At a time when headlines and inboxes are filled with new comment, consultation and discussion on how to tackle England's housing crisis, a new permitted development right allowing a change of use from light industrial to residential has come into effect with very little fanfare. So what's new, and why have we not heard more about it?
We should start by noting that the permitted development right to change the use of a building, and any land in its curtilage, from B1(c) to C3 is only a temporary one, and is subject to the prior approval process. The right applies only where the application for prior approval is made on or after 1 October 2017 and where prior approval is given or confirmed as unnecessary on or before 30 September 2020. A further time restriction is that the change of use must be completed within three years of that prior approval date.
These time constraints are likely to be of significant concern to developers so it will be interesting to see whether the right makes it onto a more permanent footing in due course, as has happened with the office to residential provisions.
The new 'Class PA' right in the Town and Country Planning (General Permitted Development) (England) Order 2015 also only applies where the gross floor space of the building is 500 square metres or less, which will automatically rule out many industrial buildings. Further, the building must have been in use solely for light industrial purposes on 19 March 2014 (or when last in use if not in use on that date), and the application needs to be accompanied by a statement setting out evidence of how the building was used for light industrial purposes on the relevant date. This precludes the very newest light industrial buildings from relying on the right.
The prior approval process will give local authorities some say over the acceptability of any highways impact, contamination risk, flood risk and, where the authority considers that "the building to which the development relates is within an area that is important for providing industrial services or storage or distribution services or a mix of those services", whether the change of use of the building to residential would have an adverse impact on the sustainability of the provision of those services in the area. There may therefore be some market testing to be done in order to rely on the PD right.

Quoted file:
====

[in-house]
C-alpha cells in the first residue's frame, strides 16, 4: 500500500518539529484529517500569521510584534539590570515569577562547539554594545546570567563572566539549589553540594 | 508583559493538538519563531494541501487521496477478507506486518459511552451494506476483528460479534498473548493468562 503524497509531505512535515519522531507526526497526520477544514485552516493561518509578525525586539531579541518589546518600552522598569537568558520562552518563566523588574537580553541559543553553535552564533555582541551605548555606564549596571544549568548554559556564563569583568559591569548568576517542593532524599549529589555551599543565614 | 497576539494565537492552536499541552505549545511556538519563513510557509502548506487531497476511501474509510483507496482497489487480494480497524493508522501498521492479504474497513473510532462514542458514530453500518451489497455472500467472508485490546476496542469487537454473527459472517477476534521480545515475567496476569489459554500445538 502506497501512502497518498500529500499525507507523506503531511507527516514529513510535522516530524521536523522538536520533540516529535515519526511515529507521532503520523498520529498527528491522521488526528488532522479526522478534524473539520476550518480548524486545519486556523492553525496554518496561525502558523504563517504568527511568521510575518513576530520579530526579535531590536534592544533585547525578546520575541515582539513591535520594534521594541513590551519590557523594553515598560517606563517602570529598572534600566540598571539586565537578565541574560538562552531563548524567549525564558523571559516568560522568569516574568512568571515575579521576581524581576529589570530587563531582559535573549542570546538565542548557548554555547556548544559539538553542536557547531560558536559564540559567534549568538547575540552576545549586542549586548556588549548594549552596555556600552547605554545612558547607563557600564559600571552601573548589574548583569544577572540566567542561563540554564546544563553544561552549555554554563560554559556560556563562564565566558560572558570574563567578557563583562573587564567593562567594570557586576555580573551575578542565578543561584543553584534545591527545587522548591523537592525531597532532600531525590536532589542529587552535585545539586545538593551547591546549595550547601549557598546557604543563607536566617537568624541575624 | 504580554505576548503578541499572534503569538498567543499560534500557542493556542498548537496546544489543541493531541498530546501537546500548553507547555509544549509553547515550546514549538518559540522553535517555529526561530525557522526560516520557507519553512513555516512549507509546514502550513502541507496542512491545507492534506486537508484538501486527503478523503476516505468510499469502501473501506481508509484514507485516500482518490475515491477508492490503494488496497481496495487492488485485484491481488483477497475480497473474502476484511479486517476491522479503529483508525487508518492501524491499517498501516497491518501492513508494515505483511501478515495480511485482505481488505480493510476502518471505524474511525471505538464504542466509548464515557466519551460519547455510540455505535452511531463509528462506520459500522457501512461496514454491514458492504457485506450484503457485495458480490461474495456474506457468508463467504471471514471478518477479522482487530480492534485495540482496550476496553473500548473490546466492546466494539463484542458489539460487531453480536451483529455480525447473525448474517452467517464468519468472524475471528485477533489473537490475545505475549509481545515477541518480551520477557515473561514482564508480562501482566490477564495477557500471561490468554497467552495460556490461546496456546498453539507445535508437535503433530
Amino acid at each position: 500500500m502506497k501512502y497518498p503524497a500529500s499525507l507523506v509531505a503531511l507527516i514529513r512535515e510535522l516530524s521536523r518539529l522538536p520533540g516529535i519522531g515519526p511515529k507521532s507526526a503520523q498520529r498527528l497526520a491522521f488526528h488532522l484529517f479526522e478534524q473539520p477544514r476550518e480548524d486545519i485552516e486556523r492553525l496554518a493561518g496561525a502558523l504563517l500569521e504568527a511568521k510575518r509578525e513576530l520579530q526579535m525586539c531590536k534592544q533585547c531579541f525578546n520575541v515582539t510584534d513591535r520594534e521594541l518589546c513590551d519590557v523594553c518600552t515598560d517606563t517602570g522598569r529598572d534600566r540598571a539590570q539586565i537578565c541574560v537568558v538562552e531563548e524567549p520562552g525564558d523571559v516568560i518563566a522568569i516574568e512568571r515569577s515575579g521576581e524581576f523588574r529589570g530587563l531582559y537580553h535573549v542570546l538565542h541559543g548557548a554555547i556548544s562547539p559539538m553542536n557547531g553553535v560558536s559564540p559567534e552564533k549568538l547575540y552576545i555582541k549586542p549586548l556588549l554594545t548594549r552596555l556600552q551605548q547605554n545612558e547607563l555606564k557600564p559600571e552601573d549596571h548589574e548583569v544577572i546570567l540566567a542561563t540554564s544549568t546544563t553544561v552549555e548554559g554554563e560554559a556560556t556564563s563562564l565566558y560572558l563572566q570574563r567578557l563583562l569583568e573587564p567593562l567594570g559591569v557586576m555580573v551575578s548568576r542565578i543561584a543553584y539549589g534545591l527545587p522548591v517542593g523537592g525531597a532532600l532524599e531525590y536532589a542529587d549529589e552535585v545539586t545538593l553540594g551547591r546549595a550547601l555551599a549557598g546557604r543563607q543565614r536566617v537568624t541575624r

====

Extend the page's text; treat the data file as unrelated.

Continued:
Despite this ability to review the above impacts and thereby retain some control over the use of the PD right, many London Boroughs, and local authorities outside the capital, have already secured article 4 directions or started the process of getting them in place, effectively negating the right and ensuring that proposals are subject to the planning application process in the usual way.
Listed buildings, and those in certain other areas, such as SSSIs and safety hazard areas, are not able to rely on this permitted development right.
With all the above restrictions, and the fact that the PD right only relates to the change of use rather than permitting any building or other operations required to make the change work, you can see that the opportunities for making the most of this new provision will be limited - which may be why we have heard so little about them a month in. That said, the right has been brought in for a reason and in some areas this could be a highly effective way to get redundant buildings back into use and increase the housing stock. Time will tell.